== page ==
Gone are the days of fashionistas cherishing the spring and autumn ready-to-wear collections. We first saw this trend of ‘see now, buy now’ in 2016 and it’s not going away – in fact, it’s only getting bigger.
The industry’s answer? Seasonless fashion. With London Fashion Week in full swing this week, it is anticipated that the concept of trans-seasonal fashion will be evident in many of the shows and collections.
Traditional cycles are out, seasonless is in
Next is one example of a retailer that has moved to a shorter season model by introducing a series of smaller ranges followed closely by the in-store launches.
Topshop launched Topshop Unique, which works off the runway to retail model, showcasing its collection at London Fashion Week with shoppers then having the ability to purchase online and via exclusive Topshop stores.
There is also an evolving trend towards simply naming collections after the month they take place in, or even giving them a separate number.
We now expect to see retailers innovating in new ways to please shoppers and increase sales, underpinned by the use of technology.
Finding inspiration in analytics
Predictive listening tools are one way retailers are beginning to innovate.
Analytics and social monitoring software can help retailers to improve their ability to gather and interpret data to see what’s trending.
In fact, data analytics is where 71% of retailers are prioritising their investment to better understand customer behaviour.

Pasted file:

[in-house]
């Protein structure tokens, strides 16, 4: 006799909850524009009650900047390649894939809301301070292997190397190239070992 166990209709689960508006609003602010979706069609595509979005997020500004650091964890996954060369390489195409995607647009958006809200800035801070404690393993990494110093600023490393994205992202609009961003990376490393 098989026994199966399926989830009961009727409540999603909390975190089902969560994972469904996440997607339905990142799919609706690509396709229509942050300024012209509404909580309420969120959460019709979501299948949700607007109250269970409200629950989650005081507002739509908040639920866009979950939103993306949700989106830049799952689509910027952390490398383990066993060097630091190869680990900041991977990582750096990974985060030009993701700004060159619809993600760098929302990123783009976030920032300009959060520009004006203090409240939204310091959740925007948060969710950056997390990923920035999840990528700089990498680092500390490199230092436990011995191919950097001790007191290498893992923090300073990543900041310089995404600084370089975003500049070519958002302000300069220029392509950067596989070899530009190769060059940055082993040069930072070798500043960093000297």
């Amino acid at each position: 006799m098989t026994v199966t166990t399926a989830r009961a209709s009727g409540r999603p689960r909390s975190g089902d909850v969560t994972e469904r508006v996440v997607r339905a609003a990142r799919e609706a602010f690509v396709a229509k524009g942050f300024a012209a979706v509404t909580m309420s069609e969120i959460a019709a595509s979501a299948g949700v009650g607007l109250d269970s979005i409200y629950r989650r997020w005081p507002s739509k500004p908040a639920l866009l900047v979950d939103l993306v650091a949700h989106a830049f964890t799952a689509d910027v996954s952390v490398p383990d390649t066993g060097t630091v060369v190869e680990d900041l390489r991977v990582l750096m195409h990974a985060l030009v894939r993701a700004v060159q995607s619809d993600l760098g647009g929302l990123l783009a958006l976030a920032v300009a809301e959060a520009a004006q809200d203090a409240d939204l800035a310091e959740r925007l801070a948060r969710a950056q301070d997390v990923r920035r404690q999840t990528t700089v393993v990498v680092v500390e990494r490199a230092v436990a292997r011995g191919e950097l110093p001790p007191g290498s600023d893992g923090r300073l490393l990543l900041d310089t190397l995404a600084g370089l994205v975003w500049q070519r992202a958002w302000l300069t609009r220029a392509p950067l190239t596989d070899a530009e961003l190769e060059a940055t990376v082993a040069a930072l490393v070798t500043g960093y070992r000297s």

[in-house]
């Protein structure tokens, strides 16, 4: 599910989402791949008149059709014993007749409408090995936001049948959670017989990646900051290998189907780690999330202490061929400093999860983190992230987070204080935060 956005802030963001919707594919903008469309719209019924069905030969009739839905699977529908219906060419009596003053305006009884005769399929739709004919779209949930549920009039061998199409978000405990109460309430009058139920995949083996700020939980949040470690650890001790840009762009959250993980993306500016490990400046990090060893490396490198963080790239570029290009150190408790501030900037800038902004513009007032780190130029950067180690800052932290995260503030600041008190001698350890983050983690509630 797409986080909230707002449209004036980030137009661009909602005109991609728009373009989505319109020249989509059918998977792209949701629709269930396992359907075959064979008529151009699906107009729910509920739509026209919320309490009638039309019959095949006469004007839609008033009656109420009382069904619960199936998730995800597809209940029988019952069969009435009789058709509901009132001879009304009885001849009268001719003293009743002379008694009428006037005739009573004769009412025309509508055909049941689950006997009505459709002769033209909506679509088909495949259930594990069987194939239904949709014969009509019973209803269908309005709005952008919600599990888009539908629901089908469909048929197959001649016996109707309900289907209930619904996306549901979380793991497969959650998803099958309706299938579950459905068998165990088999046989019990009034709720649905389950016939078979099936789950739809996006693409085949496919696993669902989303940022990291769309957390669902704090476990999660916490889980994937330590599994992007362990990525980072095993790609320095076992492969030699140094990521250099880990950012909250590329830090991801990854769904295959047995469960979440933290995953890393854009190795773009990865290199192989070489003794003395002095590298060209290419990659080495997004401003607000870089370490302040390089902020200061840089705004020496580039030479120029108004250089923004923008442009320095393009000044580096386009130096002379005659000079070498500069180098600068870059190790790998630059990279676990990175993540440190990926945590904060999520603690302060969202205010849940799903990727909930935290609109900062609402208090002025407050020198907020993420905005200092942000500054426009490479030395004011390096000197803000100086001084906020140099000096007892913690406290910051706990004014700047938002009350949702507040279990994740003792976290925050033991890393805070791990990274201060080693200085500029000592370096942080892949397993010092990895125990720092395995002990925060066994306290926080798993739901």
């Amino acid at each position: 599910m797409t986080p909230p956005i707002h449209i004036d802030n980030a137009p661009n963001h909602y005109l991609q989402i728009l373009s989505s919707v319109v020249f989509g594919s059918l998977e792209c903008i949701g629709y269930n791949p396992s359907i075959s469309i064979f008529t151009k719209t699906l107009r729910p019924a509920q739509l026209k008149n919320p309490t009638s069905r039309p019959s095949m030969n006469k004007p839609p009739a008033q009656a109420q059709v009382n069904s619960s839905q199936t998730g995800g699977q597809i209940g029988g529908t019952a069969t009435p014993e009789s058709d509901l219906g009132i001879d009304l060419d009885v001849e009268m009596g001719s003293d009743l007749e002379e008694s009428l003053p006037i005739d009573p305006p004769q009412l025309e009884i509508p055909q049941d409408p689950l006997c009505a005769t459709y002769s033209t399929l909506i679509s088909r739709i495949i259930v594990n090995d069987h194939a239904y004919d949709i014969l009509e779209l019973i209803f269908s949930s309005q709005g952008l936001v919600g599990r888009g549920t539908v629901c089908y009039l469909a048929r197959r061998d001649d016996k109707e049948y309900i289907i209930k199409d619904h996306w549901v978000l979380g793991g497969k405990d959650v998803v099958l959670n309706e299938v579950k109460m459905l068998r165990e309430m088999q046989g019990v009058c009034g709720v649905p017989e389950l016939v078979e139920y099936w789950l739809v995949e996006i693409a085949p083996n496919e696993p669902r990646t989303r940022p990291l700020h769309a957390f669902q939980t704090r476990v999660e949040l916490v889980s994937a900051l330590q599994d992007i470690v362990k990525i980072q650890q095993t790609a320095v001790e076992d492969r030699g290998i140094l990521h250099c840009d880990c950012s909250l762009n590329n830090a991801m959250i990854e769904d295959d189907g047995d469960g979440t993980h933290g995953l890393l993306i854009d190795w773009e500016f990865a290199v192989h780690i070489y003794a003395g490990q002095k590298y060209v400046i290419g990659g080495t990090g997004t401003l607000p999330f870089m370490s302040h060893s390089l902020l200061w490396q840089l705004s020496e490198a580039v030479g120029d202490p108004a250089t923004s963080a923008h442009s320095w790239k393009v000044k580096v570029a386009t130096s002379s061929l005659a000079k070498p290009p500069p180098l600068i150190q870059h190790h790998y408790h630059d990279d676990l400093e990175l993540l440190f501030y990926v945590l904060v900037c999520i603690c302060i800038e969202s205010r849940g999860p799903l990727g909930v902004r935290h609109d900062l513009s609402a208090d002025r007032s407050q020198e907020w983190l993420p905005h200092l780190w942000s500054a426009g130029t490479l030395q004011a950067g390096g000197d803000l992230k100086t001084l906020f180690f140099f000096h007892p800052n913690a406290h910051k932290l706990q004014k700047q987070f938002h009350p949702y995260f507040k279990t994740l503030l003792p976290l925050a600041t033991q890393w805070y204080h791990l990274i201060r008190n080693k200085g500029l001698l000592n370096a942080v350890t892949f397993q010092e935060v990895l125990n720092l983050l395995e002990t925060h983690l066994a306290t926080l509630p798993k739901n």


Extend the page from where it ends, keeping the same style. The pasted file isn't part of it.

Driven by social media buying platforms, younger shoppers in particular are demanding immediacy and they are heavily influenced by who is promoting a product, as well as what their peers are purchasing.
Technology is also shaping how and when items are delivered. We found 59% of retailers use predictive analytics to improve warehousing and logistics. This is a game-changer during peak delivery periods.
Using innovative tools such as these helps retailers to pull information from all customer touchpoints into a single place for a complete view of what is trending.
We found 68% of retailers are investing in technology to improve customer experience amidst the shift to non-traditional buying cycles.
Oasis’ ‘Seek and Send’ service searches stores for items out-of-stock online and then ships the product directly to the shopper.
Other retailers are deploying iBeacons, which alert sales assistants when customers they recognise enter the store, automatically pushing information such as their browsing history and recent purchases to assistants’ iPads so they can make personalised suggestions.
By reducing the reliance on seasonal products and marketing, and investing in areas such as customer experience software, analytics and mobile technology, retailers can become far more responsive to shopper demand.
The result? A quarter (26%) of fashion retailers estimate that moving to seasonless fashion cycles could add as much as £1m to £5m to their bottom line. Who wouldn’t want to benefit from that?
Chris Wood, Director of Retail, Salesforce